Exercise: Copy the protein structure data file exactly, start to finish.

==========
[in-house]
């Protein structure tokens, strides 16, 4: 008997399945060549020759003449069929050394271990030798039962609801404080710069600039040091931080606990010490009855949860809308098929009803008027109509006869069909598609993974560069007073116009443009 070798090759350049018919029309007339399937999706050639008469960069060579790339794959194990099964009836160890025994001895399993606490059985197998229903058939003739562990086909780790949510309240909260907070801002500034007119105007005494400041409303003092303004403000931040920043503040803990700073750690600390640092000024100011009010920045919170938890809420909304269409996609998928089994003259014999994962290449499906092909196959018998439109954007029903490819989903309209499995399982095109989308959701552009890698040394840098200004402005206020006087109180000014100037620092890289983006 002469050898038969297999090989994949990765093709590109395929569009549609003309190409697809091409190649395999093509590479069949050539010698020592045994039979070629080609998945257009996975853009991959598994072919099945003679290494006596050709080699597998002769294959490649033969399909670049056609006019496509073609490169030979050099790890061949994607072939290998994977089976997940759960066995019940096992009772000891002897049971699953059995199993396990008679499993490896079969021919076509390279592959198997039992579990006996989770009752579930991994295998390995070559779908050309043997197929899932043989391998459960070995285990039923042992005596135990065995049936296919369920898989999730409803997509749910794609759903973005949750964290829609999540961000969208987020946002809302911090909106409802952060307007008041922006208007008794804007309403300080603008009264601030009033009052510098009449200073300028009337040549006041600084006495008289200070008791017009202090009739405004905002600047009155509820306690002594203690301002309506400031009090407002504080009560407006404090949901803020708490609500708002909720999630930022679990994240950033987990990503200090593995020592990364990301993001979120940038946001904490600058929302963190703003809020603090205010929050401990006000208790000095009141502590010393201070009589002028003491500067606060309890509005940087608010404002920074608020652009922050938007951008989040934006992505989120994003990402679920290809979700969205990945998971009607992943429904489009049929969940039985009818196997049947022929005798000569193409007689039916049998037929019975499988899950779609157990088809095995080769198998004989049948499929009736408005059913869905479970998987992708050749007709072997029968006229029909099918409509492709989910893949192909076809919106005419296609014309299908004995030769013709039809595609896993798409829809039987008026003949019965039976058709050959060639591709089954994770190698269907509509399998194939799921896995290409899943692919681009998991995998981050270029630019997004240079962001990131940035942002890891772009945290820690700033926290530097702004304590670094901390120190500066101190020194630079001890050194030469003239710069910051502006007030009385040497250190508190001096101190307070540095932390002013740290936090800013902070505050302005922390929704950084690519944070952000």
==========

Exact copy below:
[in-house]
């Protein structure tokens, strides 16, 4: 008997399945060549020759003449069929050394271990030798039962609801404080710069600039040091931080606990010490009855949860809308098929009803008027109509006869069909598609993974560069007073116009443009 070798090759350049018919029309007339399937999706050639008469960069060579790339794959194990099964009836160890025994001895399993606490059985197998229903058939003739562990086909780790949510309240909260907070801002500034007119105007005494400041409303003092303004403000931040920043503040803990700073750690600390640092000024100011009010920045919170938890809420909304269409996609998928089994003259014999994962290449499906092909196959018998439109954007029903490819989903309209499995399982095109989308959701552009890698040394840098200004402005206020006087109180000014100037620092890289983006 002469050898038969297999090989994949990765093709590109395929569009549609003309190409697809091409190649395999093509590479069949050539010698020592045994039979070629080609998945257009996975853009991959598994072919099945003679290494006596050709080699597998002769294959490649033969399909670049056609006019496509073609490169030979050099790890061949994607072939290998994977089976997940759960066995019940096992009772000891002897049971699953059995199993396990008679499993490896079969021919076509390279592959198997039992579990006996989770009752579930991994295998390995070559779908050309043997197929899932043989391998459960070995285990039923042992005596135990065995049936296919369920898989999730409803997509749910794609759903973005949750964290829609999540961000969208987020946002809302911090909106409802952060307007008041922006208007008794804007309403300080603008009264601030009033009052510098009449200073300028009337040549006041600084006495008289200070008791017009202090009739405004905002600047009155509820306690002594203690301002309506400031009090407002504080009560407006404090949901803020708490609500708002909720999630930022679990994240950033987990990503200090593995020592990364990301993001979120940038946001904490600058929302963190703003809020603090205010929050401990006000208790000095009141502590010393201070009589002028003491500067606060309890509005940087608010404002920074608020652009922050938007951008989040934006992505989120994003990402679920290809979700969205990945998971009607992943429904489009049929969940039985009818196997049947022929005798000569193409007689039916049998037929019975499988899950779609157990088809095995080769198998004989049948499929009736408005059913869905479970998987992708050749007709072997029968006229029909099918409509492709989910893949192909076809919106005419296609014309299908004995030769013709039809595609896993798409829809039987008026003949019965039976058709050959060639591709089954994770190698269907509509399998194939799921896995290409899943692919681009998991995998981050270029630019997004240079962001990131940035942002890891772009945290820690700033926290530097702004304590670094901390120190500066101190020194630079001890050194030469003239710069910051502006007030009385040497250190508190001096101190307070540095932390002013740290936090800013902070505050302005922390929704950084690519944070952000």